An adventure that delivers plenty of suspense, a lively tween voice, and some familiar elements.

Parental conflict and an escaped convict with a grudge complicate a boy’s life in this middle-grade novel.

In his first-person narrative, seventh grader Kevin is worried about his parents’ arguments. But with hopes of catching a record-breaking catfish, he’s still looking forward to a spring break trip with his best friends, Preech and Rudy. Kevin’s also eager to learn if the odd stones the three found may be valuable. His worries multiply when Rudy’s stepfather, Ted, the man Kevin helped put in prison, escapes and forces the appalled boy to help him hide. With the safety of Rudy and his own family at stake—including the irrepressible little sister he adores—Kevin feels he has no one to turn to, not even the wise, outdoors-savvy, one-legged veteran soldier the boys call “The Oracle.” Ted, as grossly repulsive as he is dangerous, is a genuine threat in the story, and Richter maintains an authentic balance between Kevin’s courageous bravado and his desperate efforts to keep the fugitive away from those he cares about. (At the sight of Ted’s dilapidated hideout, Kevin says, “fear crawled up my spine like a tarantula. The busted windows were like eyes, and the hole where the front door had been looked like a mouth caught mid-scream.”) Still, despite suspense galore in Kevin’s dangerous predicament involving Ted’s harsh demands, the significance of the three boys’ potentially valuable “lucky rocks,” why Kevin feels guilt over his parents’ conflict, and The Oracle’s quest for his long-missing wife have a strong air of familiarity, recalling events that took place in the author’s debut middle-grade novel, Lucky Rocks (2014), featuring the same characters. Richter does deftly recap for readers Ted’s vicious behavior that occurred in the first book to explain the continuing hatred and fear that Kevin and his friends feel toward him and to give the hero another understandable reason for acting alone in his frightening interactions with the prison escapee. In the end, wrapped up in a chilling plot twist, Kevin learns a freeing lesson about trust and communication and the author offers a teaser of more tales to come.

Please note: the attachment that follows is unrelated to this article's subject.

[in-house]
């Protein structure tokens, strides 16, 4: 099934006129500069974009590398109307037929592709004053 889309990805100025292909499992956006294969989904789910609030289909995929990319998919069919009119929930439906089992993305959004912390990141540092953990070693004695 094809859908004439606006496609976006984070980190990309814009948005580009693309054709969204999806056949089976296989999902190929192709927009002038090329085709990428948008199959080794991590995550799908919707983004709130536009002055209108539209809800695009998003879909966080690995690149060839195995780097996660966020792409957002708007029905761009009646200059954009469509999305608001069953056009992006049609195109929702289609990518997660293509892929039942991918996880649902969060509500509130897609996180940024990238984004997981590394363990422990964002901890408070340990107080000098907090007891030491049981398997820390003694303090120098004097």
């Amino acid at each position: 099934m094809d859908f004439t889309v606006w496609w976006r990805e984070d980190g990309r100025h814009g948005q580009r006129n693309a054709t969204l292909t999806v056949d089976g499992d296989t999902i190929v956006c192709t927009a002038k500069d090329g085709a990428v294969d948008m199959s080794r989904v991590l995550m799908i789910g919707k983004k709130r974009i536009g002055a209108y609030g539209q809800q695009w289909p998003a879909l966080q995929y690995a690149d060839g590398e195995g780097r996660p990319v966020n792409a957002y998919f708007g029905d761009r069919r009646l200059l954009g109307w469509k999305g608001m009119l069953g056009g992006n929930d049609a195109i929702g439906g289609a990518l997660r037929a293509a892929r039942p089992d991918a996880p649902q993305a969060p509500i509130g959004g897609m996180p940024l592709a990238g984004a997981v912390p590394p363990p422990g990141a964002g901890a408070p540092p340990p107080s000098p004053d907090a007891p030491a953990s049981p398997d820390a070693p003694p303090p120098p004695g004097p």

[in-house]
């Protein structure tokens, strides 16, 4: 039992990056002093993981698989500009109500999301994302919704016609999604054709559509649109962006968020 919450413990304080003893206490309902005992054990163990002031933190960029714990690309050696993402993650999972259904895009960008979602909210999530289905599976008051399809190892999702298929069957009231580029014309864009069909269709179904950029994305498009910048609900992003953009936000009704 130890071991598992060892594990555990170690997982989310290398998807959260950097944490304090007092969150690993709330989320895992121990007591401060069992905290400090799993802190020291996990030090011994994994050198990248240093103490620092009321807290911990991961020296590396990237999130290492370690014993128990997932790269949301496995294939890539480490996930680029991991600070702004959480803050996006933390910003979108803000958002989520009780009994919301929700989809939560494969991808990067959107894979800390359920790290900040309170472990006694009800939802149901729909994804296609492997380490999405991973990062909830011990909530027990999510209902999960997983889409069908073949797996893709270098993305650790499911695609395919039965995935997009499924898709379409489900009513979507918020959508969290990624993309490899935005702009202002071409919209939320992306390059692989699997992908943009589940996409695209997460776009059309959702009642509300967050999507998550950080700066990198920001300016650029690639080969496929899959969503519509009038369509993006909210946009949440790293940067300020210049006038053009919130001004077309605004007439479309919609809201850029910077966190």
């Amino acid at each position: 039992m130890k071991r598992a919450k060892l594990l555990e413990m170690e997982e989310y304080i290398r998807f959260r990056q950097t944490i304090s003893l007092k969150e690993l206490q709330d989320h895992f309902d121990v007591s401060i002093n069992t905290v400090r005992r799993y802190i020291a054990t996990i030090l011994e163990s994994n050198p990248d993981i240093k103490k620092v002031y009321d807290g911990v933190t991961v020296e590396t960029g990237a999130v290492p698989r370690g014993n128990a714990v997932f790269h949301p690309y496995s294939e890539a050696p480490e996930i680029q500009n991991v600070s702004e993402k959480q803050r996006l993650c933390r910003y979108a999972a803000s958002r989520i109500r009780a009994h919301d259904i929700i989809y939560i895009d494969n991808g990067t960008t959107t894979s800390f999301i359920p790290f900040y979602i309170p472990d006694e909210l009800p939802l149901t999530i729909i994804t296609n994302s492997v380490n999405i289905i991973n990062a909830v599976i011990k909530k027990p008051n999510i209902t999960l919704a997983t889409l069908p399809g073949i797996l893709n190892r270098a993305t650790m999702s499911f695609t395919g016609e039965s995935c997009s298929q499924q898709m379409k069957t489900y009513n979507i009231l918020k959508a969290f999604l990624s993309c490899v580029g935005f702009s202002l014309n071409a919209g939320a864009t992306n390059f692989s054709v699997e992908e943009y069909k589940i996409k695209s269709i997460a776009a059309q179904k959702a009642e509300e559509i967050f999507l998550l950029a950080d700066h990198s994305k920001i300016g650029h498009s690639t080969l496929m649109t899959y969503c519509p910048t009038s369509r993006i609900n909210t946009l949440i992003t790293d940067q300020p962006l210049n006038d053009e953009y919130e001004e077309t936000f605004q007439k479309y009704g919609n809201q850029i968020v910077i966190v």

An adventure that delivers plenty of suspense, a lively tween voice, and some familiar elements.

Pub Date: N/A


Page Count: -

Publisher: Manuscript

Review Posted Online: March 20, 2021


From the Diary of a Wimpy Kid series , Vol. 14

Readers can still rely on this series to bring laughs.

The Heffley family’s house undergoes a disastrous attempt at home improvement.